Source: Encyclopedia Britannica (1911)

Trial by jury

When an indictment is found by the grand jury (twelve at least must concur) the person charged is brought before the court, the indictment is read to him, he is asked whether he is guilty or not guilty. If he pleads guilty he is then sentenced by the court; if he pleads not guilty, a petty jury of twelve is formed from the panel or list of jurors who have been summoned by the sheriff to attend the court. He is tried by these jurors in open court. The common law method of trial of crimes by a jury of twelve, native to English law, has been in modern times transplanted to European countries. It was not the original form of trial, for it was preceded by wager of battle (which was not finally abolished till 1819); and by ordeal, which was suppressed as to criminal trials in 1219 in consequence of the decree of the Lateran Council (1216).

The first was allowed only on an appeal by an individual accuser; the second was resorted to on an accusation by public fame, which the accused was allowed to meet by submitting to the ordeal. It was after 1219 that trial by the jury of twelve (known as trial in pais) began to develop. At the outset the accused used to be asked how he would be tried, and could not be directly compelled to plead to the charge or to accept trial by a jury; which led to the indirect pressure known as the peine forte et dure, which fell into disuse after the Revolution and was formally abolished in 1772. But it was not until 1827 that refusal to plead was treated as a plea of not guilty, entailing a trial by a jury, and some old-fashioned officials still ask the old question “How will you be tried?” to which the old answer was “By God and my country.”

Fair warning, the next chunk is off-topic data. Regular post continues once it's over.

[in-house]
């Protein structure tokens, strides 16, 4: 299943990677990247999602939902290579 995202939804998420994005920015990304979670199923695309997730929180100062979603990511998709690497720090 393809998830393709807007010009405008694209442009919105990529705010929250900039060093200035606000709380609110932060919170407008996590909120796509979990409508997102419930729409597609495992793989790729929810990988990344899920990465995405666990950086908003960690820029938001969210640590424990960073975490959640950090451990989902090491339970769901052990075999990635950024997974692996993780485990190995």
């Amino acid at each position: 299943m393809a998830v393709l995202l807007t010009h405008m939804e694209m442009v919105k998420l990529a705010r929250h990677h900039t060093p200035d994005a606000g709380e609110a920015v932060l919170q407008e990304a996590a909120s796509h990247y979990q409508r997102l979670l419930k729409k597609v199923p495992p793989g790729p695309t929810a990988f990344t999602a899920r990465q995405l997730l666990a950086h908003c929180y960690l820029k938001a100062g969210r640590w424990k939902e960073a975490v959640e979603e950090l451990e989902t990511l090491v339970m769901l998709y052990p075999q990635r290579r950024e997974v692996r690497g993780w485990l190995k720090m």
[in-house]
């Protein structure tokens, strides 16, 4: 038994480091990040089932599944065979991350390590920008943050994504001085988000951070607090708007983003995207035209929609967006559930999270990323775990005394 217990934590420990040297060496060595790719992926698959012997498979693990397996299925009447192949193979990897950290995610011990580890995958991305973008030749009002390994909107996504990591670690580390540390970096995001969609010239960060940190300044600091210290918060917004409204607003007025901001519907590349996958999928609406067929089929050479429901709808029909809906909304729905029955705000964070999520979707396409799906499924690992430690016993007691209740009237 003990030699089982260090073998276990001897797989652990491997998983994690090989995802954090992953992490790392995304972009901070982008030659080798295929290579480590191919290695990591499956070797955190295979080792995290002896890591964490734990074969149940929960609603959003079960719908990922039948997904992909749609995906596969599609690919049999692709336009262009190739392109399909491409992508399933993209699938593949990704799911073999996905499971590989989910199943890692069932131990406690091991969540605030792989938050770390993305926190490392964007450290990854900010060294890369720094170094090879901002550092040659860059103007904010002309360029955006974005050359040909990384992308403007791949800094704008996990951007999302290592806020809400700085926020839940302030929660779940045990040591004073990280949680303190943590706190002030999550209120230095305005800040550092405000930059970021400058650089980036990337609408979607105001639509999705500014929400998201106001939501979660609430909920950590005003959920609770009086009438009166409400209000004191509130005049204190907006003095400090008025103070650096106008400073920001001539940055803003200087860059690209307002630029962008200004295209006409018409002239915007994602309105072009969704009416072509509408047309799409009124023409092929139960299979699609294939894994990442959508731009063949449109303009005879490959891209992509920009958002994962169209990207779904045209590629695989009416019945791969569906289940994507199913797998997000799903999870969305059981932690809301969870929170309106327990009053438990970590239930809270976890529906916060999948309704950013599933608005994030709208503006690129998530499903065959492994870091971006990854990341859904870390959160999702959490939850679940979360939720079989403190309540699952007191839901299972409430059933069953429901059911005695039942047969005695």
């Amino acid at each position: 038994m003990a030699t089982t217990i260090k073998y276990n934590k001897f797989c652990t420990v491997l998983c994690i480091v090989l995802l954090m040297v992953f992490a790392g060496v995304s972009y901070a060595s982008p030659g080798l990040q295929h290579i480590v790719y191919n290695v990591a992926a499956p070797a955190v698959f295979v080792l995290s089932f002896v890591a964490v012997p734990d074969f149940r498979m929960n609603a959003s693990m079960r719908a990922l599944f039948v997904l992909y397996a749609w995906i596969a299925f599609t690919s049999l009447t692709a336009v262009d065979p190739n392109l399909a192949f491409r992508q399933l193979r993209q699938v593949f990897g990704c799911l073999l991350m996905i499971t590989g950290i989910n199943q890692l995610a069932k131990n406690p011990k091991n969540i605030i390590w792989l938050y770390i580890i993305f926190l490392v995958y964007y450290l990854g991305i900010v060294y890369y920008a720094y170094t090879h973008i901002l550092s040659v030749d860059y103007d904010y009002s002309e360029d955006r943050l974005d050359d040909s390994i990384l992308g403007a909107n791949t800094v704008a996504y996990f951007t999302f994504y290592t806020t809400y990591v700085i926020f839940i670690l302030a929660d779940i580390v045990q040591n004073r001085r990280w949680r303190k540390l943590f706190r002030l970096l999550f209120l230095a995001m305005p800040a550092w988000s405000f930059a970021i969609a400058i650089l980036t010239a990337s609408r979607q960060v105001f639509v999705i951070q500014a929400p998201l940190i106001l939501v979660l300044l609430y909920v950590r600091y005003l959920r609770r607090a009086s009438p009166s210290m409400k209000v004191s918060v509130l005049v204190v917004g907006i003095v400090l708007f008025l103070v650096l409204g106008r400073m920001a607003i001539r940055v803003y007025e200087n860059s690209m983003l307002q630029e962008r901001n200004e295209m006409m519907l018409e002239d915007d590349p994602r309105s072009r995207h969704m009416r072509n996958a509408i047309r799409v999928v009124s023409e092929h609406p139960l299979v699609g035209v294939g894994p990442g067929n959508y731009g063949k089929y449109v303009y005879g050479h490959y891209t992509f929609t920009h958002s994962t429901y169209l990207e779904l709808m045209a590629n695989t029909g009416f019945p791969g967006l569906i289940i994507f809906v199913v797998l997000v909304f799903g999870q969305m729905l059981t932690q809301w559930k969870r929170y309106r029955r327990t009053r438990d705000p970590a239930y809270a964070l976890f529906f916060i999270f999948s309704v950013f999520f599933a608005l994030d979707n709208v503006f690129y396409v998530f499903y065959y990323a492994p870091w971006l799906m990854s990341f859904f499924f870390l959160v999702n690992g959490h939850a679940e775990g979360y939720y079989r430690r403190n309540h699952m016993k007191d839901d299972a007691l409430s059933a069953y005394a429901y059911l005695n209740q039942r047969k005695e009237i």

The original trial jury or inquest certainly acted on its own knowledge or inquiries without necessarily having evidence laid before it in court. The impartiality of the jurors was to some extent secured by the power of challenge. The exact time when the jury came into its present position is difficult accurately to define. On the trial before the petty jury the procedure and the rules of evidence differ in very few points from an ordinary civil case. The proceedings as already stated are accusatory. The prosecutor must begin to prove his case. Confessions (which are the object sought by French procedure) are regarded with some suspicion, and admissions alleged to have been made by the accused are not admitted unless it is clear that they were not extracted by inducements of a temporal nature held out by persons in authority over him. During the spring assizes of 1877 a prisoner was charged with having committed a murder twenty years before, and the counsel for the prosecution, with the consent of the judge, withdrew from the case because the only evidence, besides the prisoner’s own confession, was that of persons who either had never known him personally or could not identify him.